The recent report on federal waste by the Government Accountability Office should signal a new era of frugality in the capital. Unfortunately, that’s hardly a foregone conclusion, given past attempts to reduce waste and duplication.
But the GAO report cites one mammoth government subsidy that is expected to get even bigger without congressional intervention. The federal government should stop mandating ethanol as a motor fuel additive and stop subsidizing corn-based ethanol. It would reduce a boondoggle that costs the federal taxpayer billions. And it would limit the upward pressure on food prices.
The newly energized House of Representatives recently took a step toward that fiscal reform by voting to block EPA plans to increase the percentage of ethanol from 10 to 15 percent at the pump. Another measure approved by the House would halt federal subsidies for the blending pumps required to prepare ethanol for motor vehicle use.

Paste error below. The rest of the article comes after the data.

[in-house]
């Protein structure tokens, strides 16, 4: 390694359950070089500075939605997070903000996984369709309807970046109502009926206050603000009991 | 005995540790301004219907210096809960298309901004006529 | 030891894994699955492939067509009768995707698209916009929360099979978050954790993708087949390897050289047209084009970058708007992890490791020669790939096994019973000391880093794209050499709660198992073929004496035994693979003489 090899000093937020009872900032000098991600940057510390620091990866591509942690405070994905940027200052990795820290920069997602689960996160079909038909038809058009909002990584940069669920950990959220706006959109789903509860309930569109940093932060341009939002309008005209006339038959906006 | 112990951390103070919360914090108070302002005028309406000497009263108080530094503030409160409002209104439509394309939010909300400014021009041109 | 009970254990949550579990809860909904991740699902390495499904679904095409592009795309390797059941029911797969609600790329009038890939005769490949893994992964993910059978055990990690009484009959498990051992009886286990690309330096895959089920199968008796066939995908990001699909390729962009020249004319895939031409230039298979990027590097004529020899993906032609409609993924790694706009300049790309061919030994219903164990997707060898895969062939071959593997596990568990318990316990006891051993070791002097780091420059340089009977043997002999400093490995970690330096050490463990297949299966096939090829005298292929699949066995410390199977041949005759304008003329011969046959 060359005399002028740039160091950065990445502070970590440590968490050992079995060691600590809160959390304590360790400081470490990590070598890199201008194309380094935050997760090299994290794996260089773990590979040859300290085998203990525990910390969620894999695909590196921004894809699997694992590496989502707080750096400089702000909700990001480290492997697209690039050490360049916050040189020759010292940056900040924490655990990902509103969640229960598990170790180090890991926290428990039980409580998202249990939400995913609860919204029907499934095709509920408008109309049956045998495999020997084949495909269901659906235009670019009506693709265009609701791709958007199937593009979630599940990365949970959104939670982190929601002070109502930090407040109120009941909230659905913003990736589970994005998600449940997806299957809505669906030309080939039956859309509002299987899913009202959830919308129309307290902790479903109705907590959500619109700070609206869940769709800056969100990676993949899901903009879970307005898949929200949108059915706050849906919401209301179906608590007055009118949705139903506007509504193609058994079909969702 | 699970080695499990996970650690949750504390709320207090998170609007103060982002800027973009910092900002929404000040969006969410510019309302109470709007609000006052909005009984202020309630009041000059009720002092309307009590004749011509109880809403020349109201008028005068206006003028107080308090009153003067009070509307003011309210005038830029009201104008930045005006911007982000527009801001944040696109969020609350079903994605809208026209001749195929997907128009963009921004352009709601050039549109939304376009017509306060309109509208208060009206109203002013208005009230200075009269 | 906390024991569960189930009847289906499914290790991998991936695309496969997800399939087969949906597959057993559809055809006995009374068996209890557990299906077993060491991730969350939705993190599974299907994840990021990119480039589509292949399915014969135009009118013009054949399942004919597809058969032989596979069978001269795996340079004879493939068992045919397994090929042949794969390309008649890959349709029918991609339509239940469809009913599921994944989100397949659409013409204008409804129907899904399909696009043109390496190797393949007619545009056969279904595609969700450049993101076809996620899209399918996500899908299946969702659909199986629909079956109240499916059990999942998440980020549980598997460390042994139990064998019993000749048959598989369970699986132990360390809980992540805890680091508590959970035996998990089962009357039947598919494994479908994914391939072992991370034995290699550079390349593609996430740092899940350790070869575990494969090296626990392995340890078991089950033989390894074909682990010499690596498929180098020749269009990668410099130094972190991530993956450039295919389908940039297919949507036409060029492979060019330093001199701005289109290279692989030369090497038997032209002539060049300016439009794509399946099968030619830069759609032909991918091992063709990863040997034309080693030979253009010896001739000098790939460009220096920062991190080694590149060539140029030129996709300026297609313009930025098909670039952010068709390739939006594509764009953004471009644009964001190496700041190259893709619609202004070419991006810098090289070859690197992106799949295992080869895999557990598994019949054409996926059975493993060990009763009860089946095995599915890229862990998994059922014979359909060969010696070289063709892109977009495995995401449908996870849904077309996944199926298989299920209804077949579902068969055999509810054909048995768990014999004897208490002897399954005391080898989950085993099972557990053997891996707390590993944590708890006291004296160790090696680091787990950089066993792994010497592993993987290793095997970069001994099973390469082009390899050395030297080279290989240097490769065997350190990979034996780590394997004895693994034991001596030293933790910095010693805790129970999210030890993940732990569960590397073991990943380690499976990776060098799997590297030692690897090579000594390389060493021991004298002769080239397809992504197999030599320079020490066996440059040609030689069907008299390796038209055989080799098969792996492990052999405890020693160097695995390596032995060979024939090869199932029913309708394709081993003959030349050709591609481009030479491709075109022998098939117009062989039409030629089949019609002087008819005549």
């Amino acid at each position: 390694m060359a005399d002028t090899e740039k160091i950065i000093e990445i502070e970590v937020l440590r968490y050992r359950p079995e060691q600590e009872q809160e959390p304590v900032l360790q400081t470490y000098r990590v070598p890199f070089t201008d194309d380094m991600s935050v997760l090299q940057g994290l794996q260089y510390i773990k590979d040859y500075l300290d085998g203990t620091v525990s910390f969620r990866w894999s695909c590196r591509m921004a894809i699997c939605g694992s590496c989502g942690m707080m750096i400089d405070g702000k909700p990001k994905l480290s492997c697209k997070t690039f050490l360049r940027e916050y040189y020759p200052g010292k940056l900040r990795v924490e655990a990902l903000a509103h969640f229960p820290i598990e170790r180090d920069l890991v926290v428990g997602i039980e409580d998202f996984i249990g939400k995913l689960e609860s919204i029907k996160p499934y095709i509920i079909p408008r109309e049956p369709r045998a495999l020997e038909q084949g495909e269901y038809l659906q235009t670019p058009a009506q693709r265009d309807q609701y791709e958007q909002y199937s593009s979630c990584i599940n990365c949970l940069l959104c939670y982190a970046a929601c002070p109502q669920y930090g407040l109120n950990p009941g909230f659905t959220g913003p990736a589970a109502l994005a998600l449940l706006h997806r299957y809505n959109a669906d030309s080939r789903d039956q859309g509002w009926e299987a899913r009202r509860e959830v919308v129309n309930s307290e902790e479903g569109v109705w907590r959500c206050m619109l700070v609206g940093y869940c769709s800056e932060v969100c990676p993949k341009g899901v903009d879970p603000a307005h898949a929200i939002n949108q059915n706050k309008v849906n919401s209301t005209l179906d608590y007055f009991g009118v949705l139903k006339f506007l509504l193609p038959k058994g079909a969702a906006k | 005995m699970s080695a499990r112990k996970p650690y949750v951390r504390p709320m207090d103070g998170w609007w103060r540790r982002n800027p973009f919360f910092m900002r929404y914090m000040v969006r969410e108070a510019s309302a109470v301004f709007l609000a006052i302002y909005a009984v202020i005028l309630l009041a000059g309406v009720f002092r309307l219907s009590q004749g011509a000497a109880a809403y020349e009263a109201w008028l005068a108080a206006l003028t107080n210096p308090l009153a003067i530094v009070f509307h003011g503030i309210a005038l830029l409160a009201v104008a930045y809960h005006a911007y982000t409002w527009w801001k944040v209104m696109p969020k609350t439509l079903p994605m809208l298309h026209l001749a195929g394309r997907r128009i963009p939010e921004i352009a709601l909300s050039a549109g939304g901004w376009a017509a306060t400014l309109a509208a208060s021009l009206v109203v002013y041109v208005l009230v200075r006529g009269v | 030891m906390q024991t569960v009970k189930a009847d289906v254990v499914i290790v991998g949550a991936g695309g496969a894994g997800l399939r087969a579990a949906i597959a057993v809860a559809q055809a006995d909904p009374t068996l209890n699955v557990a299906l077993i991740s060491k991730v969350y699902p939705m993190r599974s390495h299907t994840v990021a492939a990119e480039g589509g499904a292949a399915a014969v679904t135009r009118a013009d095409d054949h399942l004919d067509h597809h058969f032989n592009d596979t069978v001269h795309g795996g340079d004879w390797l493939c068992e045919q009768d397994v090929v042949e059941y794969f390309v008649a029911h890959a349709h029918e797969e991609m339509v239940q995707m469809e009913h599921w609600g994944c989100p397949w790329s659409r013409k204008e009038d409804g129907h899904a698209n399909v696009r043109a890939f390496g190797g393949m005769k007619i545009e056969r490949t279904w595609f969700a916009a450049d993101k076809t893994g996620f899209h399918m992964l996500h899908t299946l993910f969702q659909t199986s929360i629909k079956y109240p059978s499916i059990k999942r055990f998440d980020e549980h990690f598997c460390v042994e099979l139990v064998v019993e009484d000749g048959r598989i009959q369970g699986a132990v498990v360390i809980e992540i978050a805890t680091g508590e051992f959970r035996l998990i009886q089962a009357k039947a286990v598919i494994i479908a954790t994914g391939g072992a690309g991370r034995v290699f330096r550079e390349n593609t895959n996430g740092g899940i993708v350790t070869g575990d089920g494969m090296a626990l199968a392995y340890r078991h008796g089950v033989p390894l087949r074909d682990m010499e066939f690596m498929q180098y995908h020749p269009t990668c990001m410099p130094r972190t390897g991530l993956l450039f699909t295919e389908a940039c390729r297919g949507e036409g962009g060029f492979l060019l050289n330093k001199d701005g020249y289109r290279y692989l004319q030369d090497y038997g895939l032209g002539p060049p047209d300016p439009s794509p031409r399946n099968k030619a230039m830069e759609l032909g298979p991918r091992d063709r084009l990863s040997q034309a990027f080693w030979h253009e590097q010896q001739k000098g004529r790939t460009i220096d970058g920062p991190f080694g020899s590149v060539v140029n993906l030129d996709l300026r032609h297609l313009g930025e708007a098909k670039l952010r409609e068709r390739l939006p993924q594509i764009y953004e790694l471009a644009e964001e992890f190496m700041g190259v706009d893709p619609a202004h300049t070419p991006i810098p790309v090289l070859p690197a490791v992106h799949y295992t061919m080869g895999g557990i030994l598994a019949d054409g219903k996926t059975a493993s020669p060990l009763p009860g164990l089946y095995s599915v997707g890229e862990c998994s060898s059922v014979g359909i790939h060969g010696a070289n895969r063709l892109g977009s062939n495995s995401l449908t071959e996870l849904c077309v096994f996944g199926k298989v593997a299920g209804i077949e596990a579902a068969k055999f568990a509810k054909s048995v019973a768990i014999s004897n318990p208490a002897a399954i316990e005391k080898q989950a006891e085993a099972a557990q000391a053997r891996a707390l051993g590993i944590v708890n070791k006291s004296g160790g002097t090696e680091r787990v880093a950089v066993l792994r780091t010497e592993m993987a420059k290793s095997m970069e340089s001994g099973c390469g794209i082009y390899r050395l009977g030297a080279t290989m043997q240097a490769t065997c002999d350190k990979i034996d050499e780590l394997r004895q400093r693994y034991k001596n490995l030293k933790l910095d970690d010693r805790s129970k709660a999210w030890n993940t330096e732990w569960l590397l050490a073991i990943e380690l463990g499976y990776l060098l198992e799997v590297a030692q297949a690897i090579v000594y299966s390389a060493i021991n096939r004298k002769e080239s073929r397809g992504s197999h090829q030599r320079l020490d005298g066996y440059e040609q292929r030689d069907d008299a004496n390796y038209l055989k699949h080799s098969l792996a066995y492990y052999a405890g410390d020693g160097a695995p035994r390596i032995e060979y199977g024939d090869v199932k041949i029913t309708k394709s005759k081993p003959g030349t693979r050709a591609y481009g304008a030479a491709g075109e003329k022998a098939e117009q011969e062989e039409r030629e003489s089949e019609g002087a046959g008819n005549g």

The GAO concluded that federal tax credits for ethanol should be allowed to die at the end of the year. It determined that the tax credits were a duplicative incentive, since ethanol use already is mandated.
Ending the ethanol mandate and subsidy would help, not hurt, the environment. It would improve vehicle fuel mileage. It would help put food on the tables of the poor.
And it would save taxpayers $100 billion.
Congress should move to harvest the benefits from this costly boondoggle.
The Post and Courier of Charleston (March 16)